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Peripheral Neuropathy Treatments


Pain Management & Treatments for PN

It is common for people with peripheral neuropathy to experience different degrees of pain. It’s important to identify the type of pain medication that will work best for managing painful peripheral neuropathy symptoms, that also works with your body chemistry, and complements other treatments.

Acute pain accompanies illness, inflammation, or injury to tissues. The onset of acute pain is sudden and may occur with emotional distress. The cause of acute pain can usually be diagnosed and treated, and the pain will go away over time. Occasionally, acute pain can become chronic.

Chronic pain may be part of the disease itself. Environmental and psychological factors may make it become worse. Chronic pain lasts for longer periods of time than acute pain and is more difficult to treat.

Today, many treatment options exist (over-the counter, doctor prescribed and alternative/complementary treatments) to alleviate symptoms, and aid in peripheral neuropathy pain relief, and it’s important to find the treatment option that will work best for you.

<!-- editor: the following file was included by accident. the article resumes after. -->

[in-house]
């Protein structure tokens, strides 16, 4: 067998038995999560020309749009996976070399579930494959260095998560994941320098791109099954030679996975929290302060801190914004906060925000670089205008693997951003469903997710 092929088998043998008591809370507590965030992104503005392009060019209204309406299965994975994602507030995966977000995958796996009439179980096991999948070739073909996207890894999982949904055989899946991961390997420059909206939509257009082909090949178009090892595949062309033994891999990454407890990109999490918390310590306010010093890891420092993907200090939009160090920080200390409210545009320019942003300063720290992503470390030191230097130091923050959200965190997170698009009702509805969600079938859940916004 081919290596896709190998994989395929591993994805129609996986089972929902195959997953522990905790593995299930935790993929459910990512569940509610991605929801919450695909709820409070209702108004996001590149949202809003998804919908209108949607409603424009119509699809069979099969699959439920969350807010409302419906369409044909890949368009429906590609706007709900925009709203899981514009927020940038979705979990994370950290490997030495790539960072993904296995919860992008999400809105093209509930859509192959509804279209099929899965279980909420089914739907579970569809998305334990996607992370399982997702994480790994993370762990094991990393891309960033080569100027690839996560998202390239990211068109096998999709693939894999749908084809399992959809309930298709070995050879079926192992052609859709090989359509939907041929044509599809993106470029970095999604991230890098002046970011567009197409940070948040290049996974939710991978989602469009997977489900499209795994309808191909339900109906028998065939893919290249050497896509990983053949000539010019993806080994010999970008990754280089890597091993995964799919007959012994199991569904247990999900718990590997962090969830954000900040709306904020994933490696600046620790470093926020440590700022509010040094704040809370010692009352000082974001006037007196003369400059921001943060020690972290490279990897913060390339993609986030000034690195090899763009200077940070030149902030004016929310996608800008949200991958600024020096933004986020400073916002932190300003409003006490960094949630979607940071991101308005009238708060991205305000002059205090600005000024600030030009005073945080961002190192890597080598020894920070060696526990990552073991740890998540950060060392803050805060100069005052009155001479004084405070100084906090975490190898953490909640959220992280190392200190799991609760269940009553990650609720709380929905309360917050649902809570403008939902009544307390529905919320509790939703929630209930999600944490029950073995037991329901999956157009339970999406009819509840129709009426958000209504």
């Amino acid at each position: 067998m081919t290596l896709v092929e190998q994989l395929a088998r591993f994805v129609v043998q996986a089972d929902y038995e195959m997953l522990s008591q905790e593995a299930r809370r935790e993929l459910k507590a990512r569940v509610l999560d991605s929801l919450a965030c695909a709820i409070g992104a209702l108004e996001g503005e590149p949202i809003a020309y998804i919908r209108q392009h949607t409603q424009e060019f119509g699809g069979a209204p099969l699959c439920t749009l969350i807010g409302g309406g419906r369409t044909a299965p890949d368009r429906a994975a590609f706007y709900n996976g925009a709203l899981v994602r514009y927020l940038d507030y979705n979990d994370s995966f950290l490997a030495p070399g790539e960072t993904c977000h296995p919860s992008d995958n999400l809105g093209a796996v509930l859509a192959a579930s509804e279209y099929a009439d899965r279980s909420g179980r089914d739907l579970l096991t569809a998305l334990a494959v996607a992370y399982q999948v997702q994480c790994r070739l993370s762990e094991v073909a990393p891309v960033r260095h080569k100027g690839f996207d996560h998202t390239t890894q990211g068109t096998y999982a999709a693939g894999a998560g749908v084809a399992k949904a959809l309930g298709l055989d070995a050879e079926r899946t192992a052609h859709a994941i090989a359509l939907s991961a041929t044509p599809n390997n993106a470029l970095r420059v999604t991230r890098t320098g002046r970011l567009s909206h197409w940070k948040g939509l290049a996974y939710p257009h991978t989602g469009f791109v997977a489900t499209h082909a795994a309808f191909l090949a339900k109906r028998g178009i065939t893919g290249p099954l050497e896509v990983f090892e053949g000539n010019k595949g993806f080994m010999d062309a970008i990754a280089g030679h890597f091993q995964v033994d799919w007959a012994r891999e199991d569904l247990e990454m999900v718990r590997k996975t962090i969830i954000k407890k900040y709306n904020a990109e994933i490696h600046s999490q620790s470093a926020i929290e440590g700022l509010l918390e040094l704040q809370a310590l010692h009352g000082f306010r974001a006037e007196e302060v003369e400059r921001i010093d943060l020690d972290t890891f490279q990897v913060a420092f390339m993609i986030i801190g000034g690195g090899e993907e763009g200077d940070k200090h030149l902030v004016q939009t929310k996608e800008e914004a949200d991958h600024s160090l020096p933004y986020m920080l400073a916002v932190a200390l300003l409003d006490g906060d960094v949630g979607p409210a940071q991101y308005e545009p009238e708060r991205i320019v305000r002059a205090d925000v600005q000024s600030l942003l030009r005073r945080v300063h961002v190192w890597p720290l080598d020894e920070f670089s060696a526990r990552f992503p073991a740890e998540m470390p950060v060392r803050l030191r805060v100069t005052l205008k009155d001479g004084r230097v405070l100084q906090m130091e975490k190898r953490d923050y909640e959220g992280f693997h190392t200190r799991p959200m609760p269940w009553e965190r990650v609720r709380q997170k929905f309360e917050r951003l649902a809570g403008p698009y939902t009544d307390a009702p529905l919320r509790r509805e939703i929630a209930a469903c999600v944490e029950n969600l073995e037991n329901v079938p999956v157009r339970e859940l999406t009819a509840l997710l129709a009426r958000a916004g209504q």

Over-The-Counter Treatments for Neuropathy

Over-the-counter pain relievers are the most frequently purchased medicines. They can help treat mild-to-moderate pain associated with peripheral neuropathy. There are two main types of over-the-counter pain relievers.


Acetaminophen is used to treat mild-to-moderate pain and reduce fever, but it is not very effective at reducing inflammation. Acetaminophen provides relief from pain by elevating the amount of pain you can tolerate before you experience the feeling of pain. The best-known brand of acetaminophen is Tylenol®, but there are also many generic versions available.

Nonsteroidal anti-inflammatory drugs (NSAIDs)

Nonsteroidal anti-inflammatory drugs (NSAIDs) reduce pain, swelling, stiffness and inflammation. Two drugs in this category, ibuprofen and naproxen, also reduce fever. NSAIDs work by reducing the body’s production of prostaglandin, an enzyme that sends pain messages to the brain. When these drugs are taken regularly, they build up in the blood to levels that fight pain caused by inflammation and swelling, and also provide general pain relief.